Getting off the ground rather quickly, La noche del virgen/The Night of the Virgin, the debut feature from Spanish filmmaker Roberto San Sebastián, manages to combine all his influences into one screwball effort. Although certainly showing novice status from time-to-time, the film still offers plenty to like within, which makes it a natural to air as part of the prestigious Fantasia International Film Festival.
At a New Year’s Eve party, Nico (Javier Bódalo, from “Ghost Graduation”), a naïve twenty year old, sets out ready to lose his virginity at all costs that same night. In the middle of the party, his gaze crosses Medea (Miriam Martín, from “Todos estamos invitados”), a cunning and attractive mature woman. What promised to be an epic sexual debut full of lust and lack of restraint, ends up turning into his worst nightmare; as nearly every situation imaginable begins to intrude on the couple, from the noisy neighbors upstairs, to the ex-boyfriend Araña (Víctor Amilibia, from “Feel, Not to Say”) interrupting matters. However, that’s only the start of the nightmare, as the evening soon turns full of blood, sweat and varied discharges.
This is one of the hardest films from the festival to really get a hold of, as it’s nearly impossible to talk about this film without spoiling what goes on. Frankly, the general tone is gross-out comedy meets body-horror, with a touch of a coming-of-age story; yet these seemingly disparate elements come together rather nicely. The first half, with Nico in the club trying to find a girl to come home with, is a fine comedy tale as the rejections start to get more personal and weigh on him more. Yet once they leave and enter her apartment, this turns into a fun enough gross-out horror/comedy. Once there, literally every sort of bodily fluid imaginable is discharged and graced across the screen, which is what makes for a fun time here; the continuous one-upping nature of the scenes gives this a demented, deranged tone that eventually begins to feel insanely funny. Capitalizing on these gross-out gags are some terrifying moments in an agonizing pregnancy sequence. A mutant infant crawling around and the final reveal with the ritual sequence, shows the filmmakers took great care with the claustrophobic setting, as the decrepit apartment is given plenty of coverage to let loose with the onslaught throughout.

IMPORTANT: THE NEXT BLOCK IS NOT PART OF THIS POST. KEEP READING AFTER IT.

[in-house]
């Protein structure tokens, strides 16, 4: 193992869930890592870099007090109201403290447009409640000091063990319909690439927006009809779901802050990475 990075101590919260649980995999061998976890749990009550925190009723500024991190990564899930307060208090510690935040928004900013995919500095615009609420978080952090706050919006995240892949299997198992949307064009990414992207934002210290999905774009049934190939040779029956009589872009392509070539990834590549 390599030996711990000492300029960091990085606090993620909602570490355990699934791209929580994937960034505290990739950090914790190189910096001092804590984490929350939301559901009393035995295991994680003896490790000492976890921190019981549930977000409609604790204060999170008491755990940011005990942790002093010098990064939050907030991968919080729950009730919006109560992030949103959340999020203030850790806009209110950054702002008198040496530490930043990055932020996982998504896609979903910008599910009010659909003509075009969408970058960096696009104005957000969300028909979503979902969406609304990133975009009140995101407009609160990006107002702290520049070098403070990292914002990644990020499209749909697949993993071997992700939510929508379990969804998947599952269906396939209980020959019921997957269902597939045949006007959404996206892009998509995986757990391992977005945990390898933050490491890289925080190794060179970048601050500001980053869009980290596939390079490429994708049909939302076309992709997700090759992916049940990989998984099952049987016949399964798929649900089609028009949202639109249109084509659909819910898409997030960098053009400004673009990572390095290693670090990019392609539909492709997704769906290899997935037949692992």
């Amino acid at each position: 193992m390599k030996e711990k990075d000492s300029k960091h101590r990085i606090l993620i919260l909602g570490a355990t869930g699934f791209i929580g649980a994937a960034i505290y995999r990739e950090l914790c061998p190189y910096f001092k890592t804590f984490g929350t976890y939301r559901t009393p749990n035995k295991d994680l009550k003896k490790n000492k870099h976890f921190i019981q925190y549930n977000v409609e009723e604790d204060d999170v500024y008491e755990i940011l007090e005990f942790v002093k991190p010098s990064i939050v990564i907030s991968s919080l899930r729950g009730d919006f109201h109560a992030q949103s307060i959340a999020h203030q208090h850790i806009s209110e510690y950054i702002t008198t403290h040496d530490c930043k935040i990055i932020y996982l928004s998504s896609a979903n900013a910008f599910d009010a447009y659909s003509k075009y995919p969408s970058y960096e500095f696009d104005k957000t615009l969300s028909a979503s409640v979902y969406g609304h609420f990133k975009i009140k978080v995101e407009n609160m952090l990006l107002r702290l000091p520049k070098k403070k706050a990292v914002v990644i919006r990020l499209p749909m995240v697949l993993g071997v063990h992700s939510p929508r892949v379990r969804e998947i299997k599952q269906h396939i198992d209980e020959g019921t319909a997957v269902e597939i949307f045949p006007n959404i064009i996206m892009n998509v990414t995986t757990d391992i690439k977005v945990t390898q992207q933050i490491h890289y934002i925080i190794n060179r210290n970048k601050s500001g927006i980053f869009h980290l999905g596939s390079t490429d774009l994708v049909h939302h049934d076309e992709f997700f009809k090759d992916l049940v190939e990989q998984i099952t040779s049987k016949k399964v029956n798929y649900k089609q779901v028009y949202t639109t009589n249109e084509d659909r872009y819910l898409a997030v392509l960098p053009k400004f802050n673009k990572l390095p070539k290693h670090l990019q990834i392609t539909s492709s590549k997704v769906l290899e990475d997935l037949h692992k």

Granted, this is one of the most extreme, obscene films around and that makes for a troublesome point here. The film is absolutely unapologetic about it’s gross-out content, spewing forth vomit, blood, menstrual fluids and much, much more throughout, and in quantities that no human body would ever be able to contain. That alone makes this such a niche film, that it’s very nature would be an endurance test of insane proportions for most to even undertake. This doesn’t shy away from any form of bodily discharge conceivable, and thus that gives the film a deranged quality that could only appeal to the more adventurous genre fans, and even then the film is a tough sit-through. It’s also not helped by the main overriding factor against this one in that it’s just too long. There’s nothing that can be said here to defend its length; the film just drags on for no reason until it reaches an ungodly length of two hours, and there are plenty of scenes here that can be removed or trimmed down. This would be even more concise and effective with a half-hour shaved off immediately, as the jokes and gags here go on far longer than they should, rendering the joke far from funny anymore.
However, even under the auspices of the films flaws, this is still one of the more engaging and visceral films in the genre. It does have it’s flaws, but there’s more than enough to have a good time with The Night of the Virigin. And if you’re a fan of extreme cinema only, this is still a hard one to get through.
The Night of the Virgin screens July 22nd at the Fantasia Festival.
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